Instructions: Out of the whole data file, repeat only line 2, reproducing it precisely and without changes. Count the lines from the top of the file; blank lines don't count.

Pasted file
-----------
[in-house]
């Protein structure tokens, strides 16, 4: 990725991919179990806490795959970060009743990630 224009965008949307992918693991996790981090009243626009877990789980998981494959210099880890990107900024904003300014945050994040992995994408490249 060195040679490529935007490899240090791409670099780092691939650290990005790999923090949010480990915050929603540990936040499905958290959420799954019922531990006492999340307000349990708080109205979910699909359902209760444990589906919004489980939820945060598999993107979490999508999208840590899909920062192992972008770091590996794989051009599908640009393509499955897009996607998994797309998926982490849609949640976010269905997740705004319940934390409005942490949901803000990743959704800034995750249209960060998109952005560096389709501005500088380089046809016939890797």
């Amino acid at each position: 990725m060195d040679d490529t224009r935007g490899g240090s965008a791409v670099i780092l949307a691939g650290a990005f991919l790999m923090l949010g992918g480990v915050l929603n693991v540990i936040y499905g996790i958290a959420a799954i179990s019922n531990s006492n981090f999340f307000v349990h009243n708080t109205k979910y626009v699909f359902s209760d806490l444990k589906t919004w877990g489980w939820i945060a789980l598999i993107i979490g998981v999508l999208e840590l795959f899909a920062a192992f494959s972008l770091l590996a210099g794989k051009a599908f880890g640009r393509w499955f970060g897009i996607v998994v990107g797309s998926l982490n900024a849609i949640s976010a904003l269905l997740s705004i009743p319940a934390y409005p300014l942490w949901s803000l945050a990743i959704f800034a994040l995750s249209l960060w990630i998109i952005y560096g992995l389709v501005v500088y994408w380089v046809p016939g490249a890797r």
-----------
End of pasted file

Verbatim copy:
């Protein structure tokens, strides 16, 4: 990725991919179990806490795959970060009743990630 224009965008949307992918693991996790981090009243626009877990789980998981494959210099880890990107900024904003300014945050994040992995994408490249 060195040679490529935007490899240090791409670099780092691939650290990005790999923090949010480990915050929603540990936040499905958290959420799954019922531990006492999340307000349990708080109205979910699909359902209760444990589906919004489980939820945060598999993107979490999508999208840590899909920062192992972008770091590996794989051009599908640009393509499955897009996607998994797309998926982490849609949640976010269905997740705004319940934390409005942490949901803000990743959704800034995750249209960060998109952005560096389709501005500088380089046809016939890797």